Featured Members: The William Penn Association
The William Penn Association was founded on February 21, 1886 in Hazleton, Pennsylvania, by thirteen Hungarian coal miners. It was chartered by the State of Pennsylvania in December of that same year under the name “Verhovay Aid Association.” WPA is one of the oldest members of the American Hungarian Federation and supports many activities aimed at preserving Hungarian American memory and culture in the United States, such as the 100th anniversary of Darr Mine Disaster Commemoration and cleanup of the local cemetery where many of the miners are buried in 2007.
The goal of the founders was to extend a helping hand to each other and to the many Hungarian immigrants who worked and suffered in the mines and industrial centers of America at a period in its history when insurance of any sort was still in the far away future. With no sick benefits,no unemployment compensation, and no death benefits for their families, and with the immigrants being maimed and killed by the thousands in the ever-recurring industrial accidents, they had no other recourse but to turn to each other for help. This is how fraternalism was born in America, and these are the same conditions that prompted the thirteen founders to establish the Verhovay Aid Association.
After nearly four decades of growth, and with well over three hundred chapters throughout the northeastern states, in 1926 the Home Office was moved to Pittsburgh, Pennsylvania. By this time the Verhovay Aid Association had grown into the largest, wealthiest and most successful of all the Hungarian American fraternal organizations. This growth was also speeded up by mergers with a number of other smaller fraternal societies. The most significant of these mergers included the Workingmen's Sick Benefit Federation (Munkás Betegsegélyzo Egyesület) of East Pittsburgh, Pennsylvania; the Hungarian Budapest Society (Magyar Baptista Egylet) of Cleveland, Ohio; and the Rákóczi Aid Association (Rákóczi Segélyzö Egyesület) of Bridgeport, Connecticut. The merger with the Rákóczi Aid Association in 1955 was most significant, for here two of the largest Hungarian-American fraternals came together to form the William Penn Fraternal Association to preserve and to perpetuate the Hungarian culture in America. In 1972 the name of the joint organization was changed to “William Penn Association,” which is regarded to be identical with the original Verhovay Aid Association, but also a direct descendent of the Rákóczi Aid Association founded in 1888.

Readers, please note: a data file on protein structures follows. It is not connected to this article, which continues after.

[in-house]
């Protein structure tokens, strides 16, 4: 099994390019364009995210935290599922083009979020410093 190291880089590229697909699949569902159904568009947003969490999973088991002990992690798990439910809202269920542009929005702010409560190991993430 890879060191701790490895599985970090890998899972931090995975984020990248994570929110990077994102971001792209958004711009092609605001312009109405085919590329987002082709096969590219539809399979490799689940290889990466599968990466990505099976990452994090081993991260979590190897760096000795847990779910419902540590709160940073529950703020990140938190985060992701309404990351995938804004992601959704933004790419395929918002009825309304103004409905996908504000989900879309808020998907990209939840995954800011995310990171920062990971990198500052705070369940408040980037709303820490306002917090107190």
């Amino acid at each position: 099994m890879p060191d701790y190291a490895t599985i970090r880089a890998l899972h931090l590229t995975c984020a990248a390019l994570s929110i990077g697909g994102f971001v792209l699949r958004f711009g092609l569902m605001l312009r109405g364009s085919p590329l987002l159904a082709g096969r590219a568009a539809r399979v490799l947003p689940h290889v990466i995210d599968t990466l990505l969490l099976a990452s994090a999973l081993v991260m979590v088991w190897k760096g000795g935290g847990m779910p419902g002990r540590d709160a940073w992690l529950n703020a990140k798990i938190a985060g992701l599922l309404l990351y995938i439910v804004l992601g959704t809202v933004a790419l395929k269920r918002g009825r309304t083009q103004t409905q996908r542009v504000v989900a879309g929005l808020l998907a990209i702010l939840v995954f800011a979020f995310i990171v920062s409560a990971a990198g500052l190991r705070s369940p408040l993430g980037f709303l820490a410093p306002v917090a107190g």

The William Penn Association today is headquartered in the so-called "Darlington House" on the Northside of Pittsburgh, formerly the independent city of Allegheny. It came into the possession of the William Penn Association through its 1983 merger with the Catholic Knights of St. George, an originally German Fraternal Society founded in 1881.
The builder of the mansion, Harry Darlington, was himself a self-made man, as were most of the industrial magnates of the Gilded Age. Born in Philadelphia in 1838, he moved to Pittsburgh at the age of twenty-two, where he made his fortune in beer brewing, steel, railroads, gas, and coal ventures.